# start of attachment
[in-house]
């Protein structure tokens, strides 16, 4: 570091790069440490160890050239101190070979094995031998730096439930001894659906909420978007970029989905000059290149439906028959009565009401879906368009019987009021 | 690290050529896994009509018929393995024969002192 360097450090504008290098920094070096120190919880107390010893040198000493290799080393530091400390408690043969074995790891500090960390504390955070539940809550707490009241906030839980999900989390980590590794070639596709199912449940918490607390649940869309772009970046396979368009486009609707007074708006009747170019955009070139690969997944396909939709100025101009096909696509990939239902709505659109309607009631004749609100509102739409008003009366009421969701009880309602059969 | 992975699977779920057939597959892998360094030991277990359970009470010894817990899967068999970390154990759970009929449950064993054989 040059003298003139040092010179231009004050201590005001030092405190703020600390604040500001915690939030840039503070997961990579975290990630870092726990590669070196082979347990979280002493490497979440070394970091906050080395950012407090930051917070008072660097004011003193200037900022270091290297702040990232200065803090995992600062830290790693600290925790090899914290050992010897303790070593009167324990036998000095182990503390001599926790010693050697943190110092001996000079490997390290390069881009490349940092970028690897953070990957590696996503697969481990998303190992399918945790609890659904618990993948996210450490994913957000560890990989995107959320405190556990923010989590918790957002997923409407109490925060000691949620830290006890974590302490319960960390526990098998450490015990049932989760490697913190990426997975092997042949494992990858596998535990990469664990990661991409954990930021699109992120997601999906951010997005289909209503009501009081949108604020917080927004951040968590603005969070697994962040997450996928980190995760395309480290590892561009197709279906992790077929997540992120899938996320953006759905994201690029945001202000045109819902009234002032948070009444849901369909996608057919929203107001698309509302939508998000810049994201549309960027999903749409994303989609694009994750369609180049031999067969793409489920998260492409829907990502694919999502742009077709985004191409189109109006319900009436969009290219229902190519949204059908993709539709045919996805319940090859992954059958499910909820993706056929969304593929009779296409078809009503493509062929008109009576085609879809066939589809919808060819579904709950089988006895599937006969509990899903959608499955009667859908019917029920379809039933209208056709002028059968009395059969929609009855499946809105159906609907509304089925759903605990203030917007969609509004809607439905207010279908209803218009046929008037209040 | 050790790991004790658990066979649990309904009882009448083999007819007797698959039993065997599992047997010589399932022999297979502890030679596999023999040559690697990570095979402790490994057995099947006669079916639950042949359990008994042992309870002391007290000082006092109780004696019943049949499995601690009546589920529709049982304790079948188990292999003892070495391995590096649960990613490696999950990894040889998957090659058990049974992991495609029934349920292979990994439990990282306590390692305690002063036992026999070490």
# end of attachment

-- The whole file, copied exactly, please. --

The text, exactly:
[in-house]
């Protein structure tokens, strides 16, 4: 570091790069440490160890050239101190070979094995031998730096439930001894659906909420978007970029989905000059290149439906028959009565009401879906368009019987009021 | 690290050529896994009509018929393995024969002192 360097450090504008290098920094070096120190919880107390010893040198000493290799080393530091400390408690043969074995790891500090960390504390955070539940809550707490009241906030839980999900989390980590590794070639596709199912449940918490607390649940869309772009970046396979368009486009609707007074708006009747170019955009070139690969997944396909939709100025101009096909696509990939239902709505659109309607009631004749609100509102739409008003009366009421969701009880309602059969 | 992975699977779920057939597959892998360094030991277990359970009470010894817990899967068999970390154990759970009929449950064993054989 040059003298003139040092010179231009004050201590005001030092405190703020600390604040500001915690939030840039503070997961990579975290990630870092726990590669070196082979347990979280002493490497979440070394970091906050080395950012407090930051917070008072660097004011003193200037900022270091290297702040990232200065803090995992600062830290790693600290925790090899914290050992010897303790070593009167324990036998000095182990503390001599926790010693050697943190110092001996000079490997390290390069881009490349940092970028690897953070990957590696996503697969481990998303190992399918945790609890659904618990993948996210450490994913957000560890990989995107959320405190556990923010989590918790957002997923409407109490925060000691949620830290006890974590302490319960960390526990098998450490015990049932989760490697913190990426997975092997042949494992990858596998535990990469664990990661991409954990930021699109992120997601999906951010997005289909209503009501009081949108604020917080927004951040968590603005969070697994962040997450996928980190995760395309480290590892561009197709279906992790077929997540992120899938996320953006759905994201690029945001202000045109819902009234002032948070009444849901369909996608057919929203107001698309509302939508998000810049994201549309960027999903749409994303989609694009994750369609180049031999067969793409489920998260492409829907990502694919999502742009077709985004191409189109109006319900009436969009290219229902190519949204059908993709539709045919996805319940090859992954059958499910909820993706056929969304593929009779296409078809009503493509062929008109009576085609879809066939589809919808060819579904709950089988006895599937006969509990899903959608499955009667859908019917029920379809039933209208056709002028059968009395059969929609009855499946809105159906609907509304089925759903605990203030917007969609509004809607439905207010279908209803218009046929008037209040 | 050790790991004790658990066979649990309904009882009448083999007819007797698959039993065997599992047997010589399932022999297979502890030679596999023999040559690697990570095979402790490994057995099947006669079916639950042949359990008994042992309870002391007290000082006092109780004696019943049949499995601690009546589920529709049982304790079948188990292999003892070495391995590096649960990613490696999950990894040889998957090659058990049974992991495609029934349920292979990994439990990282306590390692305690002063036992026999070490």